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No Limit Hold'em:
Finding Your Game:
Articles - Lou Krieger
Sometimes, big revelations come from small insights and occur so quickly that you don’t even notice them until they spring, fully blossomed, like an oak tree from an acorn. “I’m losing on the river most of the time when I call,” I was told by someone.
“Most of the time when I call a bet on the river, I lose,” he said, adding, “I know I’m stubborn, but I just don’t like to let go of a hand when I go that far with it. Besides, if my opponent bets and he’s bluffing, I’ll lose the entire pot when I fold, but it costs me only one additional bet to call that last bet.”
That might have been a revelation to him, but nothing’s new to my ears in all of this; I’ve heard it a thousand times before. So, I mentally dissected his statements in order to analyze them.
It’s true that if you must make an error on the river, calling should be the error of choice, since the price of a call is only one additional bet, while the cost of releasing the winning hand in the face of an opponent’s wager can be 10 bets or more, depending on the size of the pot. Because of the potential cost associated with folding what would have been the wining hand, it’s a huge error instead of a small, incremental one. Nevertheless, that doesn’t mean that a bet on the river should always be called. There are some occasions when it pays to toss your hand away when confronted with one last bet.
But that’s not what this discussion was all about, was it? To me, it seemed like there was a lot more beneath the surface than deciding to call or fold when confronted with a bet on the river. I realized then that I win most of the time when I call on the river, and that there are relatively few occasions over the course of a session when I call on the river and lose. Something else was at play here, and that’s when I had an epiphany of sorts.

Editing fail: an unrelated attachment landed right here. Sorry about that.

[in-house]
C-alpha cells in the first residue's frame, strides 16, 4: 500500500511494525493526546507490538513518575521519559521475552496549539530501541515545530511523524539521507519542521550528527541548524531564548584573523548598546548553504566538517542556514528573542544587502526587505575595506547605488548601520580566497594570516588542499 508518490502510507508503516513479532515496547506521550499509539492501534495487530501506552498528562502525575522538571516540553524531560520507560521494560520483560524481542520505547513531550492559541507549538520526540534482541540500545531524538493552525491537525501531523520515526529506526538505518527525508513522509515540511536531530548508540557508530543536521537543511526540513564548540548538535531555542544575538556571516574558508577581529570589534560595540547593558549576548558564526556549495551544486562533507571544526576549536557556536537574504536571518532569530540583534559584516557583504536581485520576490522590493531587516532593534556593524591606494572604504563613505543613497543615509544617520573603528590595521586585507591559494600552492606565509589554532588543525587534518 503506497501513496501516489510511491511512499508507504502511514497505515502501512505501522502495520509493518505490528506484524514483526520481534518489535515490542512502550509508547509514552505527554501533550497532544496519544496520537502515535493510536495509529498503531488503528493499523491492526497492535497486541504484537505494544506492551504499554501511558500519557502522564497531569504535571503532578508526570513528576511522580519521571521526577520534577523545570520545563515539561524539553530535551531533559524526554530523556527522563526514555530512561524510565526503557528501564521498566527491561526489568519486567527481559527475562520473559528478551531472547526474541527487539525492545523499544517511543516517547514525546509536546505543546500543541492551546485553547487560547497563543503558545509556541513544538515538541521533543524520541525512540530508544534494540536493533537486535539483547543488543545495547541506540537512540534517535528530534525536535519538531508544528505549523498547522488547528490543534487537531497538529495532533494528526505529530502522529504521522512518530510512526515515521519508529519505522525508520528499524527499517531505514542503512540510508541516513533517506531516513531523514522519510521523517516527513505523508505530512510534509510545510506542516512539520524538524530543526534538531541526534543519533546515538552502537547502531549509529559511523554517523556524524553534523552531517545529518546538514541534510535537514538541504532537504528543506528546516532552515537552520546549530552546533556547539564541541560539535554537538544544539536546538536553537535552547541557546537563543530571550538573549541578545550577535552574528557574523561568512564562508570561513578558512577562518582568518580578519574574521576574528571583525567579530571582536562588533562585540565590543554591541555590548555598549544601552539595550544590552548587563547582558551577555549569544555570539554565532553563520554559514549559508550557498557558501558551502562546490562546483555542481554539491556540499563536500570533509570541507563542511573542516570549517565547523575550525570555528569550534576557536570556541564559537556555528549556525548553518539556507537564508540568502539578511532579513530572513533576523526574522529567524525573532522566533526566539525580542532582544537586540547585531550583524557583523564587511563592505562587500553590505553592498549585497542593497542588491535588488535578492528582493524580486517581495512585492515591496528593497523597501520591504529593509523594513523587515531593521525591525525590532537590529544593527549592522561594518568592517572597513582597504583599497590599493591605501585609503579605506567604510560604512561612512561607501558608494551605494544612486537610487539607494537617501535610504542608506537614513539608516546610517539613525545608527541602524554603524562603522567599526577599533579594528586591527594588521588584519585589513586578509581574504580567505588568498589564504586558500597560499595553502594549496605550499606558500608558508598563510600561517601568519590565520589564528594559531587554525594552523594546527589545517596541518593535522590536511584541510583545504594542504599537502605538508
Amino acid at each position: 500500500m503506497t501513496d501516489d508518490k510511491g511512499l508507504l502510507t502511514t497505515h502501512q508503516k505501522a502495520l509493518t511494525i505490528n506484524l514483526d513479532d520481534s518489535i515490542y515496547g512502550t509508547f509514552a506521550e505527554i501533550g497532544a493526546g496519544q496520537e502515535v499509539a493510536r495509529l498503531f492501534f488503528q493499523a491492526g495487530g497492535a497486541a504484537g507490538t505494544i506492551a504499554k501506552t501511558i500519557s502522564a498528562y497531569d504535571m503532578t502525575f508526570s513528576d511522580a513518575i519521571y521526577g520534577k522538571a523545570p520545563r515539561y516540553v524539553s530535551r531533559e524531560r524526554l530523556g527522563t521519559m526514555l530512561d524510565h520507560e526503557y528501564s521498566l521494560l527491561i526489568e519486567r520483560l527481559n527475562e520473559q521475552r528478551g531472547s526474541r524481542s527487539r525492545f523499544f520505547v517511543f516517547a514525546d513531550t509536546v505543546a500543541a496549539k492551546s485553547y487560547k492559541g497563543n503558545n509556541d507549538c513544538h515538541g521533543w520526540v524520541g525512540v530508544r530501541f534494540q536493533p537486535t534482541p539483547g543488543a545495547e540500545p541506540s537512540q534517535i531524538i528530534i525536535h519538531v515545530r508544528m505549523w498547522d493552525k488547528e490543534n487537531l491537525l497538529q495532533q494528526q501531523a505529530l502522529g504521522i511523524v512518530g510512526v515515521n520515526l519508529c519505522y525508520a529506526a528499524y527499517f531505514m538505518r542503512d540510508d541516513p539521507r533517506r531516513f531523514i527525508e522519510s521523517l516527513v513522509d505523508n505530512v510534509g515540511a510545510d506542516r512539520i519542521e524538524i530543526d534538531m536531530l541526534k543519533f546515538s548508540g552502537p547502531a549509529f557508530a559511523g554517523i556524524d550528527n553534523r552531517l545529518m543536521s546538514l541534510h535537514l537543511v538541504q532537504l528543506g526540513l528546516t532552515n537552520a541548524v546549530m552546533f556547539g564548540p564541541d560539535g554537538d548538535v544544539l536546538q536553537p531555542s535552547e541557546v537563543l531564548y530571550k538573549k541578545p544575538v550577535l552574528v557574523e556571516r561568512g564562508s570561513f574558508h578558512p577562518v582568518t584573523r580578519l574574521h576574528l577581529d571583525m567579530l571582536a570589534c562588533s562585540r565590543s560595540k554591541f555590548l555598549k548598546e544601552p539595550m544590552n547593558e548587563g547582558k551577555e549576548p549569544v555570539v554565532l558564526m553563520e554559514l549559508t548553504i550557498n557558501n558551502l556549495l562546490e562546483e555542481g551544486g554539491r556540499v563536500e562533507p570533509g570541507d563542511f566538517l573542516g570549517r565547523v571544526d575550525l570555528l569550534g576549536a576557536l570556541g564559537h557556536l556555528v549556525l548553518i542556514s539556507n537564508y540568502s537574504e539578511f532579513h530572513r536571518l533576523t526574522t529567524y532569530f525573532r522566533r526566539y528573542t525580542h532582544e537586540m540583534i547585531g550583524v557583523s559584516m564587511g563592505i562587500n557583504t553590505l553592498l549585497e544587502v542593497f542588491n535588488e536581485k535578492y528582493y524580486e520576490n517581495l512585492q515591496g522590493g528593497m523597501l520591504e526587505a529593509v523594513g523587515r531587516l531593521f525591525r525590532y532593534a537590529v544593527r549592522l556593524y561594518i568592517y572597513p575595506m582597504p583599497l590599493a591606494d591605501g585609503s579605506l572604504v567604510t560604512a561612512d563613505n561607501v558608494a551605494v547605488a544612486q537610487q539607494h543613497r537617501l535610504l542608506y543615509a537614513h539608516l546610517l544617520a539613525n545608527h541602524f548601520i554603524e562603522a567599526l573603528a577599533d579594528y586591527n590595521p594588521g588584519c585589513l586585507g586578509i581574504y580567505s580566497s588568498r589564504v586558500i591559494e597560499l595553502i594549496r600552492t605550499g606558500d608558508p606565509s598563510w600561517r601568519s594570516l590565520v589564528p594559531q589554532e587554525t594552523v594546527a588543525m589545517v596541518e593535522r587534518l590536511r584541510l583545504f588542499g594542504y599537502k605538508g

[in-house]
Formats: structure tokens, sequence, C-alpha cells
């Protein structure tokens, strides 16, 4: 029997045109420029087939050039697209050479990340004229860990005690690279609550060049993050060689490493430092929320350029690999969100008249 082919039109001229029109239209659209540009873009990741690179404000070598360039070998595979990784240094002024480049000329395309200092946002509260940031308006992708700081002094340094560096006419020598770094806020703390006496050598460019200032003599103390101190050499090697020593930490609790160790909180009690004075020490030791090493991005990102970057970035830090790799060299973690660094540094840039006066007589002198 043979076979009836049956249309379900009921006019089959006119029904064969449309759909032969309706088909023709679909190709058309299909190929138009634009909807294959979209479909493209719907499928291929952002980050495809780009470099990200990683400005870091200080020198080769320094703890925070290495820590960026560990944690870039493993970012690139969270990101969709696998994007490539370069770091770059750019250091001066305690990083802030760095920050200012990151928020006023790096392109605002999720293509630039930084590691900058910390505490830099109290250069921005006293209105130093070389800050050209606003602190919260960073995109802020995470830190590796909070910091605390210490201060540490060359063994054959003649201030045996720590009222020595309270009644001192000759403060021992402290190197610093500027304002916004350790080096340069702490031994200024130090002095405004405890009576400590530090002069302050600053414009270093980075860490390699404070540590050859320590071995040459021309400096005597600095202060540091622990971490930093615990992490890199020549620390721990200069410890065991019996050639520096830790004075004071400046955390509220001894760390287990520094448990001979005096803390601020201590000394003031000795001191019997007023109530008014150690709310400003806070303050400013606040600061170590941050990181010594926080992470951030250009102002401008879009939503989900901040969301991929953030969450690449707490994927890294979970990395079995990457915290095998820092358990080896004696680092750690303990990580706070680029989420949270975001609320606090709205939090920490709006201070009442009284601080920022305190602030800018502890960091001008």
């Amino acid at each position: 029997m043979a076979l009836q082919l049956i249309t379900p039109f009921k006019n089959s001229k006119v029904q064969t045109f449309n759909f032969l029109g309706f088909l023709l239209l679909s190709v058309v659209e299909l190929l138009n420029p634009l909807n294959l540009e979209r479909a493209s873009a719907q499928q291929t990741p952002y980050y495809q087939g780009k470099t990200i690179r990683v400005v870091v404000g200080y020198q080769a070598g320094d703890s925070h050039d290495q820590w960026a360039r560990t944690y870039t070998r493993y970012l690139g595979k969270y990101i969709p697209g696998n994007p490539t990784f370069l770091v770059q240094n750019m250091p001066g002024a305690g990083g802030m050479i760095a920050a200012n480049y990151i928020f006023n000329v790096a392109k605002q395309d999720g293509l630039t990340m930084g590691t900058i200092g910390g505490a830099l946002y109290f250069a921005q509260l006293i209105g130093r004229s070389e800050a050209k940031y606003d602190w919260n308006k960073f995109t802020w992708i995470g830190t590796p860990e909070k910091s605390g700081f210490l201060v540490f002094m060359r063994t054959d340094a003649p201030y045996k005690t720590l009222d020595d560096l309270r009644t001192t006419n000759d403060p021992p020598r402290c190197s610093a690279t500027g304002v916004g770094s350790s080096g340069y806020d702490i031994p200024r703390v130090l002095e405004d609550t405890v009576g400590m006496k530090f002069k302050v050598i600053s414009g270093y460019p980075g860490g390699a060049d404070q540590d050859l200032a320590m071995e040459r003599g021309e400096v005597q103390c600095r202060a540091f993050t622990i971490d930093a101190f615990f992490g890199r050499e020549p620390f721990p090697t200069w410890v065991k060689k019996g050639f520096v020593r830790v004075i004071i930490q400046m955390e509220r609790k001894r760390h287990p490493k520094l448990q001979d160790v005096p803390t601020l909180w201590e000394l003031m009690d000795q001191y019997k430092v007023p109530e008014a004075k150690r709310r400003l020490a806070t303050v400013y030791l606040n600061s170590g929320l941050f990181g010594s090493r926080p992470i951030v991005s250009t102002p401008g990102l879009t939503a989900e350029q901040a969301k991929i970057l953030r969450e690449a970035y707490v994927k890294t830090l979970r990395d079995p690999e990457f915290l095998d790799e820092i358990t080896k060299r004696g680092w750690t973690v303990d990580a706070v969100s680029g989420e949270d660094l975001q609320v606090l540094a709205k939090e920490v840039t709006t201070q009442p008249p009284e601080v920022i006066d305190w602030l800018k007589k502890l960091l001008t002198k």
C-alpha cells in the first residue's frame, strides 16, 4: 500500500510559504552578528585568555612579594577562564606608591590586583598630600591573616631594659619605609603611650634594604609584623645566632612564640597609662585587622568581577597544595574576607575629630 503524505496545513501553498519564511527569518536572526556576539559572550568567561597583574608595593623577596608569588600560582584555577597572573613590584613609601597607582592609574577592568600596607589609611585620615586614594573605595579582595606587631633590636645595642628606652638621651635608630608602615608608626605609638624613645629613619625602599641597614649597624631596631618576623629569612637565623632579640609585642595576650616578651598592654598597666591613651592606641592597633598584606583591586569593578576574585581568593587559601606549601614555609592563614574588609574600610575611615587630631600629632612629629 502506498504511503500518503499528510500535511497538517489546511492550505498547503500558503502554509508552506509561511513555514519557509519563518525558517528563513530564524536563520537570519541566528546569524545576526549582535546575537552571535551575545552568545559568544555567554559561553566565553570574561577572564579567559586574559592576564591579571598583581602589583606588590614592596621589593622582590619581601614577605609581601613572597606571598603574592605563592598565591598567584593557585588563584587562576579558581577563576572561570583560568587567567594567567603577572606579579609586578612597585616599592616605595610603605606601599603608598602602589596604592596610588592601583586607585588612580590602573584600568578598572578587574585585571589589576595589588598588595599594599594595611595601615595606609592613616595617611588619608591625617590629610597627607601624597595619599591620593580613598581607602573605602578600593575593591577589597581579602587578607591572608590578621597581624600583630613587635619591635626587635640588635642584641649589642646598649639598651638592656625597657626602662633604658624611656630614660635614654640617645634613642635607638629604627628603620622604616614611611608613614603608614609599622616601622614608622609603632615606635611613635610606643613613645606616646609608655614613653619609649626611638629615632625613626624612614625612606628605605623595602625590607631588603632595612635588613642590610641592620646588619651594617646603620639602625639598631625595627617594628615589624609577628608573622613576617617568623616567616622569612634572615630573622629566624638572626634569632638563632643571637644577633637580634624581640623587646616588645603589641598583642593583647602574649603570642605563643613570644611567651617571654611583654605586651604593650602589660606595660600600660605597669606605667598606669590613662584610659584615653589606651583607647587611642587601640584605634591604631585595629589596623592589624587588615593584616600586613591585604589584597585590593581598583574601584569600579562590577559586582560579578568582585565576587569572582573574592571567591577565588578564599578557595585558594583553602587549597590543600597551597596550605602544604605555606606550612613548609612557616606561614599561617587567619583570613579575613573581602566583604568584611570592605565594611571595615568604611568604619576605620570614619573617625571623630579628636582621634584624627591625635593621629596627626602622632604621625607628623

I realized that all of us aren’t going to the river with equal hands, and the circumstances in which we find ourselves confronting a bet on the river are very different. Our hero, who seems to be the caller more often than not, and losing much of the time when he calls a bet on the river, isn’t making a mistake just on the river; he’s probably making a mistake on the turn, too.
My mind flashed back to my last session. In six-plus hours of play, I recalled calling twice on the river with hands that lost. The rest of the time, I was the bettor on the river and won without a call or won when I was called by an opponent, or the hands were checked down at the end. I also threw my hand away when on a draw that never materialized and couldn’t even beat a decent bluff, or wasn’t contesting the river at all.
The river plays itself much of the time; at least it does for me. Either I’ve made two pair or a set or better, completed my flush or straight draw, think my top pair with big kicker is good enough to win if I bet and am called, or have a hand that’s a candidate for checking down at the end. While there are some occasions when I’ll try to bluff an opponent who is prone to releasing marginal holdings when faced with a bet on the river, they are exceptions.